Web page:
How many of you plan your travel trips exclusively around what you're going to eat? I know I do. Case in point: When my wife and I were in Jura, France a couple weeks back, I quickly realized that we were within two hours driving distance of Bourg-en-Bresse, home of the famous and supposedly exceptionally tasty blue-footed chickens. All other plans were immediately put on hold as we made our way there in our rented Yaris. Once chickens started appearing on road signs, shop windows, and street corners, we knew we were close.
Since 1957, the Bresse chicken has been the only bird in the world to have its own designation as a government-certified appellation, just like the finest wines and cheeses of the European Union. This means that not only is its breed strictly defined and controlled, but everything from its feed, the region where it can be raised, its slaughtering age—basically every detail involved in its mode of production—is tightly controlled. Bresse farmers need to give each bird a minimum of ten square meters of space. 107 square feet! That's bigger than many Lower East Side bedrooms in New York City. Compare that to the minimum of under one square foot required for egg layers in the U.S.!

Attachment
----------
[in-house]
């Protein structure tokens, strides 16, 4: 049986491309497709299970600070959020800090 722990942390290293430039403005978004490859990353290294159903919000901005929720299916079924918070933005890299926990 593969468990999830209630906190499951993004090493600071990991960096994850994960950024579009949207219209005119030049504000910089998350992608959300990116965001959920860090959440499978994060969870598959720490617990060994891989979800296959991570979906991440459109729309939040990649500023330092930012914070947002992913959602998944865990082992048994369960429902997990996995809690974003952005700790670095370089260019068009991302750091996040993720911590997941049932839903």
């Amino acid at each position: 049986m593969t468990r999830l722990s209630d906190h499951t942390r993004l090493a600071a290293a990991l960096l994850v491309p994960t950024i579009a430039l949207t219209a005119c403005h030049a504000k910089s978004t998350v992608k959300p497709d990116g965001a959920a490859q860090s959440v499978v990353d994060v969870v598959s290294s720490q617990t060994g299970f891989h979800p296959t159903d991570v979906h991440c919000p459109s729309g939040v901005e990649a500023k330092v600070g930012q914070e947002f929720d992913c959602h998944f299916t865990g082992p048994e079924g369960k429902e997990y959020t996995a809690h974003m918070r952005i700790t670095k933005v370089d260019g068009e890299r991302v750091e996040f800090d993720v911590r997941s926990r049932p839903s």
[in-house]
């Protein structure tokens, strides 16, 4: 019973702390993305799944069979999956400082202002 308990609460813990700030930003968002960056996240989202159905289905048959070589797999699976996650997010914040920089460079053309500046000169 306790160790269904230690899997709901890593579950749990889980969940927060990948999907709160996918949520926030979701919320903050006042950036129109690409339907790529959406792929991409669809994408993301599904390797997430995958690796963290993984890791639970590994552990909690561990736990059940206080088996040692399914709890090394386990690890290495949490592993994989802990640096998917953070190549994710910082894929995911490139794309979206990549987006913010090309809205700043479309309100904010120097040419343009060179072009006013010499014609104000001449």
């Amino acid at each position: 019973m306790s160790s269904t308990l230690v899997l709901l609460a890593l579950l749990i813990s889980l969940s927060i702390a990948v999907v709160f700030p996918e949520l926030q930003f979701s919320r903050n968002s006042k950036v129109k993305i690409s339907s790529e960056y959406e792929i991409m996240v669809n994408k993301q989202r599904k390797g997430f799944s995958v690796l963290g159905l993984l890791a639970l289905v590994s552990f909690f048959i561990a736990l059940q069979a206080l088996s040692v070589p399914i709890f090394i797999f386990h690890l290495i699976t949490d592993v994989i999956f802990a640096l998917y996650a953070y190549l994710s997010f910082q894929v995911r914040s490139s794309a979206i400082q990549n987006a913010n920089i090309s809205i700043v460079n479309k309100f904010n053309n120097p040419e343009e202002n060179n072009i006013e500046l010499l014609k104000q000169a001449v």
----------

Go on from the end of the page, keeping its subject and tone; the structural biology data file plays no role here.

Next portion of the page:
What this all means, of course, is that the chickens lead remarkably well-pampered lives full of exercise and grubbing down on grains, insects, flowers, and all those things that you'd think make for tasty chicken.
Those used to Modern American Chickens (MAC's) with their massive globe-shaped, fat-free breasts that turn pure white when cooked and taste like, well, like what we call chicken, might be surprised by the size of a Bresse breast, or more specifically, it's lack thereof. These breasts are tiny, weighing in at around four ounces apiece with a thick-skinned, scraggly appearance. But what they lack in size, they make up for in intense, concentrated flavor.
Some call it gamey. To my palate, the birds had almost an acidic, slightly tangy, and sweet flavor. Grassy and vegetal and highly aromatic. Because of their highly-exercised lifestyle, the flesh also tends to be a bit stringier and chewier than the ultra-tender meat of a standard supermarket chicken. I like to think of it as beefy in texture rather than tough.
Of course, that flavor all comes at a price. France produces just over a million of the diminutive fowl each year, and the vast majority of it is consumed within its borders. Even in France, you can expect to pay between 11 and 12 euros a kilo for it—about twice as much as a standard chicken. And here's more bad news: I've never seen them sold anywhere in the U.S., though D'Artagnan is selling an American-raised clone of the bird that's almost as good.
So Serious Eaters: What's the furthest you've gone out of your way to try a particular food, and was it worth it in the end?
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